• When Danny Sniff first arrived on UGA’s campus more than 30 years ago, he drove up D.W. Brooks Drive shaking his head. “That shouldn’t be a road,” he thought. “It should be a green space.” Over the next several decades, he set to work as the campus architect, overseeing around 250 major capital projects and renovations that added about 8 million square feet in facilities and more than 50 acres of green space to the UGA campus. Although his last day as campus architect will be June 30, Sniff is not done yet. He sat down with Columns to discuss his proudest accomplishments at UGA and what he has planned for his second act. Columns: What were your favorite projects at UGA?Sniff: The projects I’m most tied to are returning Herty Field and D.W. Brooks Drive into green spaces. A campus is basically a set of buildings and a park. The space between becomes extremely important. When I first came here, campus was dominated by parking and parking lots, so I developed a master plan where we pushed the parking to the perimeter and tried to create a park-like center. One of the very first projects I worked on was the Ramsey Student Center and the Performing and Visual Arts Complex, and I also worked on the Miller Learning Center. I think they’re exemplary buildings to this day. Columns: Why are you so passionate about green spaces?Sniff: One thing American architects have given the world of architecture is the American college campus, where buildings are parallel and perpendicular to open spaces. The archetype of a college campus is like no other place. Students get out of class, meet their friends and study. They have these little gardens that are places of repose. It’s very special in the world of architecture, and I have been very fortunate to be a restorer of one of the best campuses in the country. Over the past few years, we’ve had dozens and dozens of visitors from around the world who come here and are blown away by this campus. I think we’re arguably one of the top universities for architecture and grounds in the country. We developed a master plan back in the 1990s to restore what was the quintessential American college campus, which was that green, or open, place between the buildings. Returning 50 acres of the original 600-acre campus to green space was really important for us to do. Columns: Why is historic preservation important in planning a campus layout?Sniff: First of all, preservation is important because of the legacy that we inherit: a 200-plus year history of the buildings and the grounds. We’re still using buildings that were built in 1806. So that’s an important task, to make sure that we’re respectful and honorable of what’s there. There are a lot of memories of this place that you have to respect as well. We started the preservation program on North Campus. I’m very proud of the fact that we’ve renovated almost every single building, and almost every single building we worked on, we’ve received awards or accolades from preservation societies. You have to respect what came before you; that’s what makes preservation very important. Columns: How about sustainability?Sniff: To me, architects need to be smart with the buildings they design. These buildings, as we just said, have been here for more than 200 years, so to continue to use your buildings for years to come is very important. It’s not smart or economical to tear things down and rebuild. When you approach the design of a building on campus that you know is going to be there for over 100 years, making it as flexible, as usable and as energy efficient as possible and making it something that will be survive for the next200 years makes a lot of sense. Columns: What’s next for you?Sniff: I’ve started a little consulting company. I’ve very much planned this retirement, and I’m not afraid of the challenges of changing what I’ve been doing for so long. The university’s been fantastic to me. I went back and got the qualifications and degrees to teach, which I’ve been doing for a couple of years. And it’s just been wonderful, fantastic. I’m going to continue teaching as an adjunct for as long as they’ll have me around. I look forward to stretching my brain in different directions.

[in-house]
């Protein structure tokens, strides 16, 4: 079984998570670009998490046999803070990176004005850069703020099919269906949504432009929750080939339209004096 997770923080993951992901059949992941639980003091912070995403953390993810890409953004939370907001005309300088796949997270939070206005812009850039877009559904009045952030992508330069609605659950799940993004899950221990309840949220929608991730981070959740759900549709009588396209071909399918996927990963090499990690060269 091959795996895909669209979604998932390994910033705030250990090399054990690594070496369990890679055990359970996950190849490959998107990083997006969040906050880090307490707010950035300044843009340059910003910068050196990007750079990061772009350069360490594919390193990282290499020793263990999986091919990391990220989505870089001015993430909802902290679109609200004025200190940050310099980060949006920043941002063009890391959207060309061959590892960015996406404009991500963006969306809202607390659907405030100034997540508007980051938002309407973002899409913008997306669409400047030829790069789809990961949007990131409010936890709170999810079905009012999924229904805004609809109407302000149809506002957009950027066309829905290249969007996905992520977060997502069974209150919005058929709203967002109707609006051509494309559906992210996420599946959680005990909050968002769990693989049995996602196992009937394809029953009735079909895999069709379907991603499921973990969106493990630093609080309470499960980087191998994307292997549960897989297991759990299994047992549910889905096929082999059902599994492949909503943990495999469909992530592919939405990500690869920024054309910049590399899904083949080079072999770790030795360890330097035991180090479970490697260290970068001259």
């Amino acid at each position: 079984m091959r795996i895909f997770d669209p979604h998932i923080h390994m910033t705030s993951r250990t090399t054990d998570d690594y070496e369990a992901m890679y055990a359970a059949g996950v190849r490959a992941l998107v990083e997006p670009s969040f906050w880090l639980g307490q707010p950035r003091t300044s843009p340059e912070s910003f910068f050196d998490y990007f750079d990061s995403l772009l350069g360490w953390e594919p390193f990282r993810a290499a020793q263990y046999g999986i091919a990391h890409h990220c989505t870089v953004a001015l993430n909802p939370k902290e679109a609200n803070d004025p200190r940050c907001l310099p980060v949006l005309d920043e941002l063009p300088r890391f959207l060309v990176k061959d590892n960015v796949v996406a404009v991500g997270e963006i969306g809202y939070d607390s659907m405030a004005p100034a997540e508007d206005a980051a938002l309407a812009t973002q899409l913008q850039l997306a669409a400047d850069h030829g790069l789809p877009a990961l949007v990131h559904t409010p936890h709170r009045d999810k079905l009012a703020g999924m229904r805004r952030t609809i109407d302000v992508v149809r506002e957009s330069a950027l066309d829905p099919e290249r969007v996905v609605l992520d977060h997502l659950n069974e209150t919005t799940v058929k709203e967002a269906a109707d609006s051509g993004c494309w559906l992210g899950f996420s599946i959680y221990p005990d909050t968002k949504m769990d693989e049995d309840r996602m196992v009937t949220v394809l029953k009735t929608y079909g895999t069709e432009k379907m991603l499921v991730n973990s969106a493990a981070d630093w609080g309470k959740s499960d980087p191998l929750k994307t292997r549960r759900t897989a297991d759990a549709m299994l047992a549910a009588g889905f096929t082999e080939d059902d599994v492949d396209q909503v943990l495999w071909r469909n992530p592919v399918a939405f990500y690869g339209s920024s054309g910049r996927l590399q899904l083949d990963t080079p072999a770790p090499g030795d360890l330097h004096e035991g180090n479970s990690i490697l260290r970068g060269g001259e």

• The Georgia Bulldog baseball team awaits its post-season fate: the Diamond Dogs were eliminated from the SEC tournament in Hoover Alabama with Thursday’s loss to Ole Miss. The Dogs will learn over the weekend who and where they play in an NCAA Regional. From UGA Sports Communications… Fourth-ranked Ole Miss eliminated eighth-ranked Georgia 5-4 in 10 innings at the SEC Tournament Thursday at the Hoover Metropolitan Stadium.   Sophomore Grae Kessinger led off the bottom of the first with his seventh home run to give the Rebels a 1-0 advantage. In the fourth inning, an RBI-single by Chase Cockrell scored Will Golsan who was on after a leadoff double. Bulldog senior right-hander Chase Adkins started and provided five innings and allowing two runs on seven hits with two strikeouts.   Heading to the seventh, Georgia had just three baserunners on the day, a single by Adam Sasser in the second, a two-out double by L.J. Talley in the fifth and a one-out walk to C.J. Smith in the sixth. Then, senior Keegan McGovern smashed a leadoff double, his 14th of the year. After Michael Curry moved him to third with a groundout, Sasser followed with a sacrifice fly to cut the deficit to 2-1. The run snapped a stretch of 33 scoreless innings by the Bulldogs at the SEC Tournament.    With Cam Shepherd at the plate in the seventh, the game was halted for one hour and 54 minutes due to rain and lightning. When play resumed, Ole Miss closer Parker Caracci took the mound and finished the frame. Georgia turned to freshman Ryan Webb. Kessinger struck again in the seventh with a leadoff double and later scored on a fielder’s choice by Thomas Dillard for a 3-1 lead.   In the eighth with two Bulldogs in scoring position and two outs, Aaron Schunk hit a chopper back to Caracci who opted to throw it home and it was wide of the catcher and went to the backstop, allowing two runs to score and tie the contest. Talley had led off the inning with a double and pinch-hitter Tucker Bradley followed with a single. Pinch-runner Ivan Johnson stole second before Caracci came back to strike out pinch-hitter Mason Meadows and C.J. Smith to bring up Schunk who ended up at third on the bizarre play. Schunk, who also serves as the closer, came in to pitch in the bottom of the inning.   In the 10th, Talley blasted his sixth home run of the year to put Georgia in front 4-3. However in the bottom of the inning, the Rebels (43-15) answered with a pair of runs capped by an RBI-single by Tim Rowe for the walk-off victory to end a contest that lasted 3:10. Caracci improved to 4-2 while Schunk dropped to 2-2.    “It was a tough way to lose after a back-and-forth game, and we tied it in crazy fashion and then took a lead, and baseball can be a cruel game,” said Georgia’s Ike Cousins head baseball coach Scott Stricklin. “It’s a disappointing way to end the game, and you have to credit Ole Miss for coming back too. They’re a very good team, a top five team, and I think what we’ve done over the course of the season, we’ll be a national seed. I think the SEC will have four national seeds and we’ll get back home and get some rest and get ready for an NCAA Regional. “   The Bulldogs (37-19) now wait until Sunday evening when the 16 NCAA Regional hosts are announced, and then on Monday at noon on ESPNU, the field of 64 including the top 16 seeds for the NCAA Baseball Championship will be revealed.